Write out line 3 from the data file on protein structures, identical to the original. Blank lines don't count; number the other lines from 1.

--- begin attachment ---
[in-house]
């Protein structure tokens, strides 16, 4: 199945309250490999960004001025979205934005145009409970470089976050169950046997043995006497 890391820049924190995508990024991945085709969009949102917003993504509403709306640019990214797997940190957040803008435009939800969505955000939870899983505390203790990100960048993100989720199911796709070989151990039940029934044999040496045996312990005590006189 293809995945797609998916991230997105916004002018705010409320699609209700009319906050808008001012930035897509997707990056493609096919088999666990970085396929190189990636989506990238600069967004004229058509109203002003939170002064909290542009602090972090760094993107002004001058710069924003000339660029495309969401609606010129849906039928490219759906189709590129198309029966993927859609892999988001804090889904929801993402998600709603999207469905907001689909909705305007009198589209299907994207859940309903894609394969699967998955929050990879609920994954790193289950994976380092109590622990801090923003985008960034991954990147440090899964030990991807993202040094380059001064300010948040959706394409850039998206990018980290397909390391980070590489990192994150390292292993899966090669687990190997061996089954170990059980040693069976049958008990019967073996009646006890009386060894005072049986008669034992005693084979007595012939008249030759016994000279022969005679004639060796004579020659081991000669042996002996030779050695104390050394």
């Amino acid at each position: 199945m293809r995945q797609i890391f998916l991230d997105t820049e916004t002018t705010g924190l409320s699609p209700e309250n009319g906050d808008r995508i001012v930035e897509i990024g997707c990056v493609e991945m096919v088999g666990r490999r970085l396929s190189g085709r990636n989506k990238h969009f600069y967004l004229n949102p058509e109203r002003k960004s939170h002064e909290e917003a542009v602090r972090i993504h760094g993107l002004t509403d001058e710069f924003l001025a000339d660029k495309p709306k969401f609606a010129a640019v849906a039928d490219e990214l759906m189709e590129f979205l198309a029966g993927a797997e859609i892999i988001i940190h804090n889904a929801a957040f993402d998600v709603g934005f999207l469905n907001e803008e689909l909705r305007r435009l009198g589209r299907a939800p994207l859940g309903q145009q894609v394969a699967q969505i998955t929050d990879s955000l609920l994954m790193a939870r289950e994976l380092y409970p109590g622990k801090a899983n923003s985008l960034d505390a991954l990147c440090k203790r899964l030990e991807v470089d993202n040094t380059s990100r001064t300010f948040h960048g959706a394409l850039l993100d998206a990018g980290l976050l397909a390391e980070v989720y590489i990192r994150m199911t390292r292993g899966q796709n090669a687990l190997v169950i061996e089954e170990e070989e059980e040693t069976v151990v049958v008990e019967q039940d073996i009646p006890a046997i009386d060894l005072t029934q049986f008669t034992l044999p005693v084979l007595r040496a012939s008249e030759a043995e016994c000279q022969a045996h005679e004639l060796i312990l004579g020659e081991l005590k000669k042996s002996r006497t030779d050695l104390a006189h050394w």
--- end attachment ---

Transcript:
């Amino acid at each position: 199945m293809r995945q797609i890391f998916l991230d997105t820049e916004t002018t705010g924190l409320s699609p209700e309250n009319g906050d808008r995508i001012v930035e897509i990024g997707c990056v493609e991945m096919v088999g666990r490999r970085l396929s190189g085709r990636n989506k990238h969009f600069y967004l004229n949102p058509e109203r002003k960004s939170h002064e909290e917003a542009v602090r972090i993504h760094g993107l002004t509403d001058e710069f924003l001025a000339d660029k495309p709306k969401f609606a010129a640019v849906a039928d490219e990214l759906m189709e590129f979205l198309a029966g993927a797997e859609i892999i988001i940190h804090n889904a929801a957040f993402d998600v709603g934005f999207l469905n907001e803008e689909l909705r305007r435009l009198g589209r299907a939800p994207l859940g309903q145009q894609v394969a699967q969505i998955t929050d990879s955000l609920l994954m790193a939870r289950e994976l380092y409970p109590g622990k801090a899983n923003s985008l960034d505390a991954l990147c440090k203790r899964l030990e991807v470089d993202n040094t380059s990100r001064t300010f948040h960048g959706a394409l850039l993100d998206a990018g980290l976050l397909a390391e980070v989720y590489i990192r994150m199911t390292r292993g899966q796709n090669a687990l190997v169950i061996e089954e170990e070989e059980e040693t069976v151990v049958v008990e019967q039940d073996i009646p006890a046997i009386d060894l005072t029934q049986f008669t034992l044999p005693v084979l007595r040496a012939s008249e030759a043995e016994c000279q022969a045996h005679e004639l060796i312990l004579g020659e081991l005590k000669k042996s002996r006497t030779d050695l104390a006189h050394w």